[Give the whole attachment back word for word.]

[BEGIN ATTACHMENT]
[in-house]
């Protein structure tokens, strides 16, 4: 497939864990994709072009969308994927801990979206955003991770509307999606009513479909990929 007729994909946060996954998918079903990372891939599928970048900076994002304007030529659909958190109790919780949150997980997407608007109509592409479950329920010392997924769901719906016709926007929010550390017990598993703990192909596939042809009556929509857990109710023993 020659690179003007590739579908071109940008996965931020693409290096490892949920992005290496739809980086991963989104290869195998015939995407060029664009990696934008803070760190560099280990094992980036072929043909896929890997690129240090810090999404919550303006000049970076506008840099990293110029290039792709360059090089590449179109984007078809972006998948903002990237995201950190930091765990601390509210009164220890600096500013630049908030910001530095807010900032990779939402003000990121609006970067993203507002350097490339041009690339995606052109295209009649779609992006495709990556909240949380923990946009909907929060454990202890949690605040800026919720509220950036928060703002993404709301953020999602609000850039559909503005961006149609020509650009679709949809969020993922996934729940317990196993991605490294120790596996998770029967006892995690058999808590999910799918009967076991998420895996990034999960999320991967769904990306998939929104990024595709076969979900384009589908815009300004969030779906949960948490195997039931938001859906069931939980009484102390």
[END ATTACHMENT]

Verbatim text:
[in-house]
């Protein structure tokens, strides 16, 4: 497939864990994709072009969308994927801990979206955003991770509307999606009513479909990929 007729994909946060996954998918079903990372891939599928970048900076994002304007030529659909958190109790919780949150997980997407608007109509592409479950329920010392997924769901719906016709926007929010550390017990598993703990192909596939042809009556929509857990109710023993 020659690179003007590739579908071109940008996965931020693409290096490892949920992005290496739809980086991963989104290869195998015939995407060029664009990696934008803070760190560099280990094992980036072929043909896929890997690129240090810090999404919550303006000049970076506008840099990293110029290039792709360059090089590449179109984007078809972006998948903002990237995201950190930091765990601390509210009164220890600096500013630049908030910001530095807010900032990779939402003000990121609006970067993203507002350097490339041009690339995606052109295209009649779609992006495709990556909240949380923990946009909907929060454990202890949690605040800026919720509220950036928060703002993404709301953020999602609000850039559909503005961006149609020509650009679709949809969020993922996934729940317990196993991605490294120790596996998770029967006892995690058999808590999910799918009967076991998420895996990034999960999320991967769904990306998939929104990024595709076969979900384009589908815009300004969030779906949960948490195997039931938001859906069931939980009484102390």